sdSons and Daughters of Ease and Plenty by Ramona Ausubel
3 out of 5
The Short Version: Edger and Fern Keating discover over Labor Day weekend in 1976 that all of their family estate’s money is gone. This knocks them both from their comfortable upper-class perch and sends them spiralling, both making questionable decisions that leave their three children (nine and two six-year-old twins) alone for several days.

The Review: I’m a sucker for a big messed-up-family novel and for an author who can head-swap with ease – and the first hundred pages or so of Ramona Ausubel’s novel gave me exactly what I wanted. She swings like a David Fincher camera through the heads of her characters, sometimes even dropping into the thoughts of the ancillary ones like a waitress whose only appearance lasts for a page, and she renders them all vividly and enjoyably. Edgar and Fern are both quintessential fuck-ups of the rich white sort, completely unable to comprehend a life without, and while their behavior seems laughably egregious (both leave their children alone at home assuming the other will take care of them, after a swinger session gone awry) it also seems entirely plausible. It’s the 1970s, rendered here in the same way that Mad Men made the horrible parenting of the 60s seem completely realistic to a modern-day audience.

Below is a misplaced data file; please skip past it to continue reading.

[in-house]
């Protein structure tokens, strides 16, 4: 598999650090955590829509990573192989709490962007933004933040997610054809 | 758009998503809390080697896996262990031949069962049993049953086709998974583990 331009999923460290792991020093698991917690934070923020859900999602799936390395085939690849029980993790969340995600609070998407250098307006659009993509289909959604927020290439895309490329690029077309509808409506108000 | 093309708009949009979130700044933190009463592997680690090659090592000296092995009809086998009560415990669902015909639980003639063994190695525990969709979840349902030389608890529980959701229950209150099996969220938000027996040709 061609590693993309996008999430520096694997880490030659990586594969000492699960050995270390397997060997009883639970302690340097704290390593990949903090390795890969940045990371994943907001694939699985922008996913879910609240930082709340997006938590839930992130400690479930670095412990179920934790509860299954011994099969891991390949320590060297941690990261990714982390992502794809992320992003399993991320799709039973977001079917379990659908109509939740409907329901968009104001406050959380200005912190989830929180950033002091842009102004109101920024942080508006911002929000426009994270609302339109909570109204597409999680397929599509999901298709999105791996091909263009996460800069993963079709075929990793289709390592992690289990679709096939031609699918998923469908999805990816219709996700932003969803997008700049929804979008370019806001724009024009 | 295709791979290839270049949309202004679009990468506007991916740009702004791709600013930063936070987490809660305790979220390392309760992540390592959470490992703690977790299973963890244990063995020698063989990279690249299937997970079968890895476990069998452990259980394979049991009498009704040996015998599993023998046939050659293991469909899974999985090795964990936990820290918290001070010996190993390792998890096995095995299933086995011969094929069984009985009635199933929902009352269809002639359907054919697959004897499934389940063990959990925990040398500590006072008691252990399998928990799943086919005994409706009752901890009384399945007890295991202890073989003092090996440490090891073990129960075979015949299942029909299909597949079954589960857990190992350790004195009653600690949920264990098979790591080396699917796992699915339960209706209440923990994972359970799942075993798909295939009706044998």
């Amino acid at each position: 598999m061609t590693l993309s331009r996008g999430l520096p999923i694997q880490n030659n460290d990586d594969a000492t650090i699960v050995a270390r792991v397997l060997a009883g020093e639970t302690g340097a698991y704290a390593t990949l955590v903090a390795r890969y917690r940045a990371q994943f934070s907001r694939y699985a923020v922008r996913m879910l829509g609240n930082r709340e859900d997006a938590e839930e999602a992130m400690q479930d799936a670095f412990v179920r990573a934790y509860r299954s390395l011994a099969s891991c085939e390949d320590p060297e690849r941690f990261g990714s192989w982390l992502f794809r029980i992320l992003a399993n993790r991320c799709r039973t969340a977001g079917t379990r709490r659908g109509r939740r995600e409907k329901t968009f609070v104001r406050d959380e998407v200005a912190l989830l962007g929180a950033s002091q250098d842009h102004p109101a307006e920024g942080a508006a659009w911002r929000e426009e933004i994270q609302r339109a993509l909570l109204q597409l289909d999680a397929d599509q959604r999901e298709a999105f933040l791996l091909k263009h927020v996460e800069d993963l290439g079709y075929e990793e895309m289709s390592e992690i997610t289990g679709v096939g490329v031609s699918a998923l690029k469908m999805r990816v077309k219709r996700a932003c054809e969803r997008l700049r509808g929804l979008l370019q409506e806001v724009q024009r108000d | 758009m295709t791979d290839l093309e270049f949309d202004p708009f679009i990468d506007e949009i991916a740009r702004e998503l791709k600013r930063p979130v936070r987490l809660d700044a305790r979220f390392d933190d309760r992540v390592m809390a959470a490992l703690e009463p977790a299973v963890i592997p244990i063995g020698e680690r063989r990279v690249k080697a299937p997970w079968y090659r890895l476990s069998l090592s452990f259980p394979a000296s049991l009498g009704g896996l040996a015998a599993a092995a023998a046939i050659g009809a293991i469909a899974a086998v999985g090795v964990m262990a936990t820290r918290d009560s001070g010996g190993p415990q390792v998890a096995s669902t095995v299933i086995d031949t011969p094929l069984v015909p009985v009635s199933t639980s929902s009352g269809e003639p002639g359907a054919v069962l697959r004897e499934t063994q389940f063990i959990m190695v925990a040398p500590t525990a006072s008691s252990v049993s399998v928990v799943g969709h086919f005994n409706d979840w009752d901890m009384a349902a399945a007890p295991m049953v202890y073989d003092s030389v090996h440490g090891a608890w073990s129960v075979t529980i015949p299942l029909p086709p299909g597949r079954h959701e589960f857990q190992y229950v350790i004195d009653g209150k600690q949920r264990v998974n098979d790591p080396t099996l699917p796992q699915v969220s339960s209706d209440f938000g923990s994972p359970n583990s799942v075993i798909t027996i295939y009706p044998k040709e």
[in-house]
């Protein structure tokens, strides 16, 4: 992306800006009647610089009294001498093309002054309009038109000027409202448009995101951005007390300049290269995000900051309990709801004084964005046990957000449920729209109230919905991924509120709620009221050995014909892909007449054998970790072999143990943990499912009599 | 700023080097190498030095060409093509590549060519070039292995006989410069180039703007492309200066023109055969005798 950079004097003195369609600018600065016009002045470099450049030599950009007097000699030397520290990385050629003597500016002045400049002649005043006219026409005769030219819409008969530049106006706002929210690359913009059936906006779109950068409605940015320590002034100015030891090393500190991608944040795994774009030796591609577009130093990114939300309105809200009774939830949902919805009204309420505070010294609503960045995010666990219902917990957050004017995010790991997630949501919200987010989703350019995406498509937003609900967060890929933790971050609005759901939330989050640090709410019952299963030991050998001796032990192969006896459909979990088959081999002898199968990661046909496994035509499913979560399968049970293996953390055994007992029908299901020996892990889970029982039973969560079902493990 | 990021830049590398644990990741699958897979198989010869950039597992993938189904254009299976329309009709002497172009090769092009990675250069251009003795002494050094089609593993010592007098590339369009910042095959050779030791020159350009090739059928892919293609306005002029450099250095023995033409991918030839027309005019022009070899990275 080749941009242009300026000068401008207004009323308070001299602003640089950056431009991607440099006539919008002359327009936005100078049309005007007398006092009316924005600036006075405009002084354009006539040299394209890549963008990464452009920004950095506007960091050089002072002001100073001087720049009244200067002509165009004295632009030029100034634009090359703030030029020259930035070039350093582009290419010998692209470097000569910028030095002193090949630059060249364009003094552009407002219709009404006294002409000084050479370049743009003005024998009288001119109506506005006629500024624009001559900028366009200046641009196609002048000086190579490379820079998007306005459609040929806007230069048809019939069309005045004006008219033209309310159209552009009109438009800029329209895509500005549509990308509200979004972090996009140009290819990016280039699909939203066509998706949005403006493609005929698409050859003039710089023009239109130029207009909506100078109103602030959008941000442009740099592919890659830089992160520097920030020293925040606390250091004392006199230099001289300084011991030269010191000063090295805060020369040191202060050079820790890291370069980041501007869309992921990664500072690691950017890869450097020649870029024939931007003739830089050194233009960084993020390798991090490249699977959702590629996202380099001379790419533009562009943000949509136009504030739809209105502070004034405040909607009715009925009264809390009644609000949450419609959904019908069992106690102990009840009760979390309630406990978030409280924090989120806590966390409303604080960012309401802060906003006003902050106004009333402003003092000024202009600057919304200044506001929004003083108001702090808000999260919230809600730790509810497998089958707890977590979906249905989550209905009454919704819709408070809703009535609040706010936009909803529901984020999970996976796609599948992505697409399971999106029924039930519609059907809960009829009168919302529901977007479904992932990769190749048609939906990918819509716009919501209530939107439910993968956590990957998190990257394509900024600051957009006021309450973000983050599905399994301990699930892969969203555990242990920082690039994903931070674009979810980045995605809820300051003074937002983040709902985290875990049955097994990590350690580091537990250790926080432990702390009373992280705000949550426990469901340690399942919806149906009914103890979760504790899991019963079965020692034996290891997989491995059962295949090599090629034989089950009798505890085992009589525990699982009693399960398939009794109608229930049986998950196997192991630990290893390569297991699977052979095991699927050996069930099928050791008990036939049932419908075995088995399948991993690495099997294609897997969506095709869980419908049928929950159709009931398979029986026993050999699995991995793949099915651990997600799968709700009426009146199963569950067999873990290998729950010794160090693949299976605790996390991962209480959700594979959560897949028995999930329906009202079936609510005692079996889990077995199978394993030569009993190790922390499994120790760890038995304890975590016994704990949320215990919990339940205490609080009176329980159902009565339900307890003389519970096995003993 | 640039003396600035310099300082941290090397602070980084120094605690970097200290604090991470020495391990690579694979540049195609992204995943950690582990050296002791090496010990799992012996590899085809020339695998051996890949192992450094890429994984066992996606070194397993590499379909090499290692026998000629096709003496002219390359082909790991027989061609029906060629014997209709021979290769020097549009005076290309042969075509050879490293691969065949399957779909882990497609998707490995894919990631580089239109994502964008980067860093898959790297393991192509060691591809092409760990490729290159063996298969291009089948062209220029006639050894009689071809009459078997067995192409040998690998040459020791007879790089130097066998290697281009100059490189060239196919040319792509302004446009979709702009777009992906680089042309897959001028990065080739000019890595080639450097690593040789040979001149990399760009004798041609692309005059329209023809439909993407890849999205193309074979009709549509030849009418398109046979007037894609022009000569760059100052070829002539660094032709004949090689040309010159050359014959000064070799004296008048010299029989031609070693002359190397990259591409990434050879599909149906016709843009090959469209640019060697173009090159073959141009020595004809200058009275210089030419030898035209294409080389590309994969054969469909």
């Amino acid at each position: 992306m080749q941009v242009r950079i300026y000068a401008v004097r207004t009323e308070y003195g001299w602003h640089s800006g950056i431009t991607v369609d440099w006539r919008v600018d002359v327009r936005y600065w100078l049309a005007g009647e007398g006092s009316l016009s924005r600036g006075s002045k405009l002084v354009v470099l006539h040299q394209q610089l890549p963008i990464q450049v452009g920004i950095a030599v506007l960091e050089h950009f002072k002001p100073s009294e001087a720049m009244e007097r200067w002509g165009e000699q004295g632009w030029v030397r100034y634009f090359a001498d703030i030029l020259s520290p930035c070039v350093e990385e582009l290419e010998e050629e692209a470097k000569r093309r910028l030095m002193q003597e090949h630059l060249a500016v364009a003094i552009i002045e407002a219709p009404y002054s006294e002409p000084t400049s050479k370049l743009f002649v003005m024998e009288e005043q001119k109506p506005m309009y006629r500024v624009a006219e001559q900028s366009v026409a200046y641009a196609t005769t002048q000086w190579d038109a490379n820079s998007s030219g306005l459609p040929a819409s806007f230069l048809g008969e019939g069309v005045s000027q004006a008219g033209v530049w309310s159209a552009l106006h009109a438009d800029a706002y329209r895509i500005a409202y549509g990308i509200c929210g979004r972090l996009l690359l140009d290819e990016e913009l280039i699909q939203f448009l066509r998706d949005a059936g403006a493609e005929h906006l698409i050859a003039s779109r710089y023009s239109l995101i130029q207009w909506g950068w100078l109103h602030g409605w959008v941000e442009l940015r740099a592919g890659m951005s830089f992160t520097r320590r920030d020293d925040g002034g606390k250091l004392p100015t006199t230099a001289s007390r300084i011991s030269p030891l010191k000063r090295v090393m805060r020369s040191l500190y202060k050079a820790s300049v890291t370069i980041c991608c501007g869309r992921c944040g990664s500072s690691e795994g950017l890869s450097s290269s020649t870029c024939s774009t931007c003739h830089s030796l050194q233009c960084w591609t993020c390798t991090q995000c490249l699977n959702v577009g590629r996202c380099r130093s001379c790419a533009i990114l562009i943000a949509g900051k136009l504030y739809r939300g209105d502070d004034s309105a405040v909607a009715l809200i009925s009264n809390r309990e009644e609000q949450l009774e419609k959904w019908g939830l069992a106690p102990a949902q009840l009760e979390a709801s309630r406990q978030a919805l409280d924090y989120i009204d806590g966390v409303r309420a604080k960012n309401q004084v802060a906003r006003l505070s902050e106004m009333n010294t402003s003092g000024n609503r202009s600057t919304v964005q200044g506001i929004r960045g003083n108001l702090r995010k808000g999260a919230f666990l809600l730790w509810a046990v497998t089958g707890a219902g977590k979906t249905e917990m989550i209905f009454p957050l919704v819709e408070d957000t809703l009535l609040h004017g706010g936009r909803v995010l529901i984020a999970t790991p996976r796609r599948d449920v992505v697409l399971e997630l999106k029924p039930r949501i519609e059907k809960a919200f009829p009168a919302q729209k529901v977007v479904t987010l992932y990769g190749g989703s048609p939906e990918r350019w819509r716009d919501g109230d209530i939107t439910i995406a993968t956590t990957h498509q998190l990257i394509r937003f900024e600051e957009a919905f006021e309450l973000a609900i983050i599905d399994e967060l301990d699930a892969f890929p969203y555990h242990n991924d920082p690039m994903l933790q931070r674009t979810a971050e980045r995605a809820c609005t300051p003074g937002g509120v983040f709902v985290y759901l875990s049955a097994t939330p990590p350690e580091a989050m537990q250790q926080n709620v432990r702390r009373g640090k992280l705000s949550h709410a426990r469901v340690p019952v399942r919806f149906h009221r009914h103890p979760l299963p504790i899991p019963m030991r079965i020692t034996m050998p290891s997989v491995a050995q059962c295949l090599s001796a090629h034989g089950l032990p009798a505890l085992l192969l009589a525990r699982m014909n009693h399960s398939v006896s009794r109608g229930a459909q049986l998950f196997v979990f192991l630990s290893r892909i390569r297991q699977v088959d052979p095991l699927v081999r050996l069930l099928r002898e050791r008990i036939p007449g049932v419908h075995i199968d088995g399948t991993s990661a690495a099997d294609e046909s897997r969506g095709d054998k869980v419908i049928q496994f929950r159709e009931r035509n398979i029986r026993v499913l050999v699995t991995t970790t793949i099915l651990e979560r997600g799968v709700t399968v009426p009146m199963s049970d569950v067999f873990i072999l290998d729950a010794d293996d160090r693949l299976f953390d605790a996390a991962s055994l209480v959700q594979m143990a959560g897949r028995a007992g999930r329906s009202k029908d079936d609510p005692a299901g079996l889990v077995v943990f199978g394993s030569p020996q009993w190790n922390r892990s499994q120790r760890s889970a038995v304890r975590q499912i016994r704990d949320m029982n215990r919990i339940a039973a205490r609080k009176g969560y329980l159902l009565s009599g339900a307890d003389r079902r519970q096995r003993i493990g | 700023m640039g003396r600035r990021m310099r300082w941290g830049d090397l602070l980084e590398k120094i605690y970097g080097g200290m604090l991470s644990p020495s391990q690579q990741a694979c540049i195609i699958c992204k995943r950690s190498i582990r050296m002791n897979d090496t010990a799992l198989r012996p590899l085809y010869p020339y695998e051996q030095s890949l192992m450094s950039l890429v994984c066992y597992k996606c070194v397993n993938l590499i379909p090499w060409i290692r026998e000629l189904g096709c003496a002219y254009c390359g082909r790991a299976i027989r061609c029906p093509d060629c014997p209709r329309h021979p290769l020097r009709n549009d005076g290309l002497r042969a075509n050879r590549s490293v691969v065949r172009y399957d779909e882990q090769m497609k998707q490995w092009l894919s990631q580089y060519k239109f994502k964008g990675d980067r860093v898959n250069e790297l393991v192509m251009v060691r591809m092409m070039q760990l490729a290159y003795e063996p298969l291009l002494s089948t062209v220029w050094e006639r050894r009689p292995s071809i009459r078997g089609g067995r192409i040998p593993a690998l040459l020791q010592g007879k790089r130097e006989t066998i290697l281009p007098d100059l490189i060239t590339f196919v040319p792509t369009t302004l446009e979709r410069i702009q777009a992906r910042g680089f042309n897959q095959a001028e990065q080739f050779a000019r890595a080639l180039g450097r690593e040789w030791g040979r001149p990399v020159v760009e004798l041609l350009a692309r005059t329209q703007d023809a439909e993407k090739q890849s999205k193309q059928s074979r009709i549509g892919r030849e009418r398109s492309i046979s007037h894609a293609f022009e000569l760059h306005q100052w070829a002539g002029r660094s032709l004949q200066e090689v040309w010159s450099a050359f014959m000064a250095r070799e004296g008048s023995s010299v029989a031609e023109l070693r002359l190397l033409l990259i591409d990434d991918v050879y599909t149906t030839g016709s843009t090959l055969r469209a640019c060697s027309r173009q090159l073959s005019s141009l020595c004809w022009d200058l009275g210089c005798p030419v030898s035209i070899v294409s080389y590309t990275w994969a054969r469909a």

But the book begins to falter after its snappy start, as the summer’s bliss fades and we begin to no longer see the humor in watching these people make terrible decisions and instead start to question why we’re reading about it at all. Toss in some undercooked development with the kids and the whole thing deflates like a soufflé: it’s still entertaining enough, but doesn’t sustain that initial zap of excitement. The last hundred pages felt like the hangover of the first week of school after a summer of fun, with some speedy wrap-ups and the revelation that none of these people were necessarily all that interesting right from the start.

 

2bTo Be or Not to Be: A Chooseable-Path Adventure by Ryan North
5 out of 5
The Short Version: The one that started it all, Ryan North’s epic discovery of the original book that inspired Shakespeare to write Hamlet – a chooseable-path adventure featuring dead fathers, badass ladies, lots of murder, and endless fun.

The Review: To some extent, if you’ve read one Ryan North Chooseable-Path Adventure, then you don’t need to be sold on another. You just know that it’s worth it. To Be or Not to Be was the original book, first published independently (and still, I think, the highest raising literary Kickstarter) and now given a snappy redesign and tune-up from the folks at Riverhead. Design-wise, it’ll match Romeo and/or Juliet on your shelves, it has the same initially-mystifying printing decision of multiple options on a given page, and while it isn’t in color, the illustrations are still a delight. It even appears that North dropped back into the book and added/edited a little bit for the Riverhead run – I noticed a few direct mentions and recalled a few things I hadn’t seen before. Although those might honestly just be things I never found on the first go-round, which is in and of itself a case for why Ryan North’s Shakespeare games are and hopefully always will be simply delightful.

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2 comments

  1. Pingback: Head Lopper and The Island, or A Plague of Beasts | Raging Biblio-holism

  2. Pingback: Trigger Mortis | Raging Biblio-holism